Alder wood has been used for thousands of years by Native Americans to treat poison oak, insect bites, and skin irritations.  Natives of the Blackfeet tribe also use it to treat lymphatic disorders and tuberculosis.  It has been recently found that Alder contains natural compounds that have been shown to be effective against a variety of tumors, and that its bark contains a substance that acts as an anti-inflammatory, which is transformed into salicylic acid(aspirin) when ingested by humans.  It is commonly found throughout the Northern United States and Europe, and is most popularly used in electric guitars, as it provides a bright tone to the instrument. It is a very delicate wood that gives slight hint of sweetness to the meat, and is best used with pork, fish, poultry, and game birds, such as pheasants and quail. Alder is most commonly used for smoking in European nations.


Cherry wood produces a mild , fruity flavor to the meats, as well as having a tendency to turn the meats a rich mahogany color.  It is fairly common in many places throughout the world, including the United States.  Not all types of cherry wood are good for smoking however, as some contain fairly high amounts of cyanide.  It is most popularly used with beef and pork, and like apple, is usually used in conjunction with other woods to balance out the flavor.  Most commonly paired with alder, hickory, pecan or oak.


Maple trees are quite popular for a  few reasons, but usually they are not related to smoking foods.  Maple syrup is derived from the sugar maple, which is found in abundance in many Northern states.  Japanese maple trees are also very popular for landscaping uses, and I, in fact, have one in front of my house.  They also are responsible for a great color show every fall in many of the Northern states as well, as their leaves turn all shades of yellow, red and orange before falling off the trees, and creating many young boys swearing under their breath as they are told to go outside with a rake and clean up the mess they make!  Maple gives a flavor quite similar to that of alder wood.  It gives a sweet flavor, and also causes the meats to darken in color.  Normally is used in conjunction with other woods such as alder, apple or oak.  Sugar maple is the sweetest of all the maples, and is commonly used to smoke hams, but can be used with pork as well.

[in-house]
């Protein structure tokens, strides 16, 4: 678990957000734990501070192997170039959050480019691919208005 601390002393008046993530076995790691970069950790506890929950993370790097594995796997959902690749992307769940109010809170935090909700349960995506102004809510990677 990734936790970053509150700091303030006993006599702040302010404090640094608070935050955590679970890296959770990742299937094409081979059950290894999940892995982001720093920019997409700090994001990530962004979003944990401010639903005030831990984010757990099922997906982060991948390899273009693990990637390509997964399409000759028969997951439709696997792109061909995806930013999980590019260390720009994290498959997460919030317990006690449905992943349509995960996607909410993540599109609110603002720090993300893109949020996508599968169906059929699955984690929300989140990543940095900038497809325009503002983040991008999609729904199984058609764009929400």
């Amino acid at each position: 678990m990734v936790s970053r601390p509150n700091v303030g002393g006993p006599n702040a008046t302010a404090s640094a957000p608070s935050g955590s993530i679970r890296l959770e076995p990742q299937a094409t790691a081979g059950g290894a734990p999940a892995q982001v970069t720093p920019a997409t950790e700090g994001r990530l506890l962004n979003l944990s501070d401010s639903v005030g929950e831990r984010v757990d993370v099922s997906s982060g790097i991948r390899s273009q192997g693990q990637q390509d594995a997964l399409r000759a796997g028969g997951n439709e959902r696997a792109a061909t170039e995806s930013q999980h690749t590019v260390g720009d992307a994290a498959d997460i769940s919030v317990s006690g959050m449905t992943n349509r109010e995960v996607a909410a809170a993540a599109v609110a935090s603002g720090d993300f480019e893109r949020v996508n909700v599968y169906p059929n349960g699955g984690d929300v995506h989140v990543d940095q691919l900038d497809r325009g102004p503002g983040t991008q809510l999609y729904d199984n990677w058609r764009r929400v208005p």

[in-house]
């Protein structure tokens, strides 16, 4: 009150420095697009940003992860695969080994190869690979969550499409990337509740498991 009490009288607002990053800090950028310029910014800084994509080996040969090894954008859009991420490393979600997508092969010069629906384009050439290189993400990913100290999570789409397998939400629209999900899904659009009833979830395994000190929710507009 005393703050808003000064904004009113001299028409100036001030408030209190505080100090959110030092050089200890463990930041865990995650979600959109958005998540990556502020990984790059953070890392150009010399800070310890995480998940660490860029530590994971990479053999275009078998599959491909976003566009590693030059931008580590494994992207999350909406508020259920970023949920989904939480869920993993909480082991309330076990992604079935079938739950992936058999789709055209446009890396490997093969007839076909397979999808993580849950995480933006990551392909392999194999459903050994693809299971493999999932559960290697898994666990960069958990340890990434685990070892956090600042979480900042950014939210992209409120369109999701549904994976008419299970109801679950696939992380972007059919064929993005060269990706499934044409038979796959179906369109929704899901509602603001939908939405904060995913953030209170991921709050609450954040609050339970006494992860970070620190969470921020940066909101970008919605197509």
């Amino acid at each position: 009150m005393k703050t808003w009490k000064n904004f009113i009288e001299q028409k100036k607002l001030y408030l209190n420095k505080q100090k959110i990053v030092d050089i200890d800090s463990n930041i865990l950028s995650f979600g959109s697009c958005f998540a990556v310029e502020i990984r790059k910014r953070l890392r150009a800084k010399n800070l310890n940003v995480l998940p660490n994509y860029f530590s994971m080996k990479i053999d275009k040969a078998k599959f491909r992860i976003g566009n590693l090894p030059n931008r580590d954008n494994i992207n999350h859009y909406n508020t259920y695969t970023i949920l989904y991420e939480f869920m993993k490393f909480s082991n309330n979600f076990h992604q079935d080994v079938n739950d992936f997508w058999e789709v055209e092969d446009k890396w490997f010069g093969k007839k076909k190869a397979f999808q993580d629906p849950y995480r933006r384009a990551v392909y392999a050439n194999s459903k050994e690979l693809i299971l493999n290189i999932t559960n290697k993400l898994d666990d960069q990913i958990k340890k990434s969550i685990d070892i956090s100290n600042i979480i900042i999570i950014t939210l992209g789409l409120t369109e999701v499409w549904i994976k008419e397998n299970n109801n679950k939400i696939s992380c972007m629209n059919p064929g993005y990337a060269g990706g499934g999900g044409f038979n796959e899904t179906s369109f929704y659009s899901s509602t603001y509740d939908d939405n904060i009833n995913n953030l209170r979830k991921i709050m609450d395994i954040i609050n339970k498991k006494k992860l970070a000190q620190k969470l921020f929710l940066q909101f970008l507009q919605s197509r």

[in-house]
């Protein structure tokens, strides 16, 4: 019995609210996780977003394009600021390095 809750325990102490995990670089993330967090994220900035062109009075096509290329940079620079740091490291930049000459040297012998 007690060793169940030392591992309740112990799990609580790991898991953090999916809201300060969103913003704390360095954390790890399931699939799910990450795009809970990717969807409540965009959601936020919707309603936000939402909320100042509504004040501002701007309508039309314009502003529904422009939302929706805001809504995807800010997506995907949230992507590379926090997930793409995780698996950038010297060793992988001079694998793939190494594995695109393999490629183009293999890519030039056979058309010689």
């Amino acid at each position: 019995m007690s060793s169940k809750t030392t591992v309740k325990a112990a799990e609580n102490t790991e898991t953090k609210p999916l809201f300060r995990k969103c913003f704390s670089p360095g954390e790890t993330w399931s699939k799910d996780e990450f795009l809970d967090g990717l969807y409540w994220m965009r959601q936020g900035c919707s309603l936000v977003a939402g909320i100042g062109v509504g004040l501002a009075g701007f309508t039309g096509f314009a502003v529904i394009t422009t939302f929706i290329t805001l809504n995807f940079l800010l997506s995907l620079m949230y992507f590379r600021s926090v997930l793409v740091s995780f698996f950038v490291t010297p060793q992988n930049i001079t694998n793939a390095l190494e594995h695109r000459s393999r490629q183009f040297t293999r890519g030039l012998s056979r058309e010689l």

White Oak is a very heavy and hard wood that is highly desired for furniture and it is also commonly used to age wine, whiskey, and various other liquors in casks. It is commonly found in the Eastern United States, and throughout Europe and Japan as well.   White Oak trees do not grow very high, but they can grow as wide as they are tall, and are considered great shade trees.  White oak burns for a long time and gives off a lot of smoke, penetrating meats deeply.  It is the most commonly used wood to smoke meats with commercially. Great with sausages, and combined with cherry wood for use on turkey.  Also works good with beef and pork. 


Red Oak grows straight and tall and is most commonly found in the Northeastern United States and north into Canada, although it does range west to the Mississippi River and south to Georgia. California also has a species of red oak that grows to tremendous heights and widths. It is one of the most highly prized woods for timber production and is used in many building related products.  Red Oak is an open wood that you can literally blow smoke through from one end to the other.  It is not as popular as White Oak, but gives a sweeter flavor to the meats.  Most commonly used as a smoking wood in California.


Pecan is in the hickory family, and is becoming more and more popular for smoking meats.  It is not a wood that you want to use by itself, as it will impart a flavor that is very pungent. It is more commonly used in conjunction with other fruitwoods such as apple, cherry, and plum. Pecans are a native tree to the United States and range from New Mexico to South Carolina, and as far north as Southern Illinois.  Pecan shells can also be used in smoking to impart a similar flavor, instead of pecan wood. Be advised to use sparingly, however, and never by themselves. It goes well with a wide variety of meats including beef, pork and poultry.

These are some of the more common smoking woods in use, but certainly not all of them by any stretch of the imagination.  There are virtually an endless amount of woods that can be used in smoking meats and the only real way to know whether you will like any particular wood is to try it!  This is only meant to be used as a guide to help figure out what woods you might like and what meats they go best with.  Don't be afraid to experiment, but don't blame me if you end up with a piece of meat you cooked for 10 hours that has to be thrown out!

As always, stay smoky my friends!


  1. Great Post!!

    We all like your informative information and it better help to the all buyer. Keep up sharing...


    Flavour Wood for Smoking Meat

  2. I frequently use american linden. It leaves a mild flavor profile. I like it byitself or with apple wood

  3. I frequently use american linden. It leaves a mild flavor profile. I like it byitself or with apple wood